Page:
As a result, the lower court ruling allowing school districts to require masks in their schools still stands.
The decision is the latest in a culmination of battles between local leaders — who cite the need for mandatory masking to curb the spread of Covid-19 in schools — and the state government, which said parents and students should have freedom of choice in whether to wear masks.
Abbott wanted the Supreme Court to rule quickly, superseding a state court rule that says that unless there is a compelling reason to not do so, a petition for the court to order a government official to take an action must first go to the Texas Court of Appeals, which is the intermediate appellate court, before it can go to the Texas Supreme Court.
The governor argued that state officials did not have time to go through the regular appeals process, and that allowing local governments to set their own mandate rules would cause confusion.
Abbott can still appeal, but he must do so to the court of appeals, before he can go to the state supreme court.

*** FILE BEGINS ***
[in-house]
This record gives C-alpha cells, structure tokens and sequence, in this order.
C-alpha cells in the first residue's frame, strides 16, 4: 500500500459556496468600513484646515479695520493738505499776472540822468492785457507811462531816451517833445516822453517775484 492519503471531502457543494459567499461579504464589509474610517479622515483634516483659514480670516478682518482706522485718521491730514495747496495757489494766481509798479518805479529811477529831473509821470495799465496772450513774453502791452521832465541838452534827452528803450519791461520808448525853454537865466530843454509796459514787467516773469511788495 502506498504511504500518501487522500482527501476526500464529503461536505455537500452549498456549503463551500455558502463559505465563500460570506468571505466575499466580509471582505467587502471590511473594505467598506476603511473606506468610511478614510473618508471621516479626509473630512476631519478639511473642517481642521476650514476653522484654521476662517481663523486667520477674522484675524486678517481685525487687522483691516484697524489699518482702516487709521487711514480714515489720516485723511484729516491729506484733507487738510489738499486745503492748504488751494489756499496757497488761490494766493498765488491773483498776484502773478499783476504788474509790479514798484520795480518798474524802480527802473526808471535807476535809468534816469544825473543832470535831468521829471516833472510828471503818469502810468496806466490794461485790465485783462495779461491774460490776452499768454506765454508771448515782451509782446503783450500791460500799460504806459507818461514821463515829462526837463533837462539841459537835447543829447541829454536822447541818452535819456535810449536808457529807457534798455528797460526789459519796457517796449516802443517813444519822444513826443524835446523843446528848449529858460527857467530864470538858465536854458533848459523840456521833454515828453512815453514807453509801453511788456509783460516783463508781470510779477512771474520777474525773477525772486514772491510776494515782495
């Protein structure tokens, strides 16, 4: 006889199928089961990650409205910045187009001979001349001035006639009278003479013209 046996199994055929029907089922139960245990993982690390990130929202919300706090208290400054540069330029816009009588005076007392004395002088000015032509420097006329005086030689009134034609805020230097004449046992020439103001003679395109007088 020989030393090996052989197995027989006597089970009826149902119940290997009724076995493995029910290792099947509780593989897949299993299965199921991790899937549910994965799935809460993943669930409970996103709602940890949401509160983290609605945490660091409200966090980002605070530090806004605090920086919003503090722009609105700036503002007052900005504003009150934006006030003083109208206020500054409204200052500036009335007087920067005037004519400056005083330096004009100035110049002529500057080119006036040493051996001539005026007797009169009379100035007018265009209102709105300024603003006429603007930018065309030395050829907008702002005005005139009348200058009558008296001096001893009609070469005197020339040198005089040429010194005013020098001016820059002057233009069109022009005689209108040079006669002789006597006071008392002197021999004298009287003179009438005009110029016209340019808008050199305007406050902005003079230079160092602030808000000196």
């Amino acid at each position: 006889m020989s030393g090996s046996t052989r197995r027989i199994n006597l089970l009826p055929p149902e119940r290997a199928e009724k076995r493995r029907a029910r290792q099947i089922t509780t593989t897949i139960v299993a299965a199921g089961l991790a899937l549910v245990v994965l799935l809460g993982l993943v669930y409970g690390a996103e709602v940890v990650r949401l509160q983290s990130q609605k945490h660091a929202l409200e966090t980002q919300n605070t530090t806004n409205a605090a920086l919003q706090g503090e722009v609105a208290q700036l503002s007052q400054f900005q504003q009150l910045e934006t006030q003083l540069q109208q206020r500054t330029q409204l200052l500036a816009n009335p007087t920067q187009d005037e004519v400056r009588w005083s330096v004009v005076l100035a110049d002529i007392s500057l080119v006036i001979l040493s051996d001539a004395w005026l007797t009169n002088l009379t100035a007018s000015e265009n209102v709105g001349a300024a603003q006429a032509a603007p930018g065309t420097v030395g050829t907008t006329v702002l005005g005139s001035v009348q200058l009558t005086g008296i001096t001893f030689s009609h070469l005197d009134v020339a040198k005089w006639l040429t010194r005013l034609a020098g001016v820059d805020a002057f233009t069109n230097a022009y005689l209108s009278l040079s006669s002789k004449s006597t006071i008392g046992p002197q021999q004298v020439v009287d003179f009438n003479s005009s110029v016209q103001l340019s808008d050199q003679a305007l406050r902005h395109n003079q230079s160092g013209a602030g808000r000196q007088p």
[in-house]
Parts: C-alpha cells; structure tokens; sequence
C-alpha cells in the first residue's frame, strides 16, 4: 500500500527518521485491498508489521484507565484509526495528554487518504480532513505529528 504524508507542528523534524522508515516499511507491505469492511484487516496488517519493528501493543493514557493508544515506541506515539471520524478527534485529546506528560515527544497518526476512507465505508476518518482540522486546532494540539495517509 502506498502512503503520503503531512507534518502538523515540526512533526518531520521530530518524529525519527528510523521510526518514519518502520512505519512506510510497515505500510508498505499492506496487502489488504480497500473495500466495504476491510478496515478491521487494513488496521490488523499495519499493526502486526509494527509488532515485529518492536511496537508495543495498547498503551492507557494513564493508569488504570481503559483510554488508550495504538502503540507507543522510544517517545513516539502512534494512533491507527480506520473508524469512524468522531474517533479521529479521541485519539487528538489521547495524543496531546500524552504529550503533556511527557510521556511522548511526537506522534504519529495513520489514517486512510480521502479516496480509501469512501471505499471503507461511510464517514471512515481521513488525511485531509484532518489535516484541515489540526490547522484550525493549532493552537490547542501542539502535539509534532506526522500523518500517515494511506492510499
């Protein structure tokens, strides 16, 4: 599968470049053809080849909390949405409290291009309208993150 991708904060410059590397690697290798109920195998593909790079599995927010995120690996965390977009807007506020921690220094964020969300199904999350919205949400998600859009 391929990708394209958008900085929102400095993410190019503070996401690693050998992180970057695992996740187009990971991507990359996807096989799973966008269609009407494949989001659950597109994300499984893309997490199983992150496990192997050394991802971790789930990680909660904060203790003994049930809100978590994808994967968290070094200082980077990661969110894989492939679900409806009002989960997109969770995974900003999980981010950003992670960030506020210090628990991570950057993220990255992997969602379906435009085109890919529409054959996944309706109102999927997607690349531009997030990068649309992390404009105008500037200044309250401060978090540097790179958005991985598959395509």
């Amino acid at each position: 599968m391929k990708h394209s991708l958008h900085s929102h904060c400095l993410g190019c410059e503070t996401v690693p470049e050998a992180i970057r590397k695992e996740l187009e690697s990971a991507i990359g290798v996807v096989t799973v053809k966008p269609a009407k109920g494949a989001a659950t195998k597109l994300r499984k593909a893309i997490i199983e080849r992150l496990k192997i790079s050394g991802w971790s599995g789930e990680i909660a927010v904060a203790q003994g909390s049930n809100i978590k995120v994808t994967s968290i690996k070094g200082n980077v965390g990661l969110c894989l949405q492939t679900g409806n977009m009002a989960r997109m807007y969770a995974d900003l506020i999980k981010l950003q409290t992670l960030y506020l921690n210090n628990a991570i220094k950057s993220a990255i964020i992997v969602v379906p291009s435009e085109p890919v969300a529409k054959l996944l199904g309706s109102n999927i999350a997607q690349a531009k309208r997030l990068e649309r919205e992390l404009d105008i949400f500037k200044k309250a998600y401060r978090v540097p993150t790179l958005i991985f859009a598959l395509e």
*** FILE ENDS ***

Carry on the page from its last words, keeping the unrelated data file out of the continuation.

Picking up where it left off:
The top court had sided with Abbott on Sunday as it temporarily blocked mask mandates in San Antonio and Dallas. Local officials then either defied the ruling, stating the court’s decision did not apply to them, or tailored their mandates around the Supreme Court’s decision.
On Tuesday, additional school districts voted to require masks. One district, The Paris Independent School District, voted to amend its current dress code in order to work in requirements for masks.
“The board believes the dress code can be used to mitigate communicable health issues, and therefore has amended the PISD dress code to protect our students and employees,” the district said in a statement.
Abbott had asked the Supreme Court for an expedient ruling after judges and officials in additional districts, such as Houston’s Harris County, issued school mask mandates.
In the meantime, the Texas Education Agency issued new guidance, saying it will not enforce restrictions on mask mandates while litigation is ongoing. Once the court issues are resolved, the agency said, it will issue further guidance.
The agency also said it recommends “that public school systems consult with their local public health authorities and local legal counsel before making final decisions regarding the implementation of this guidance.”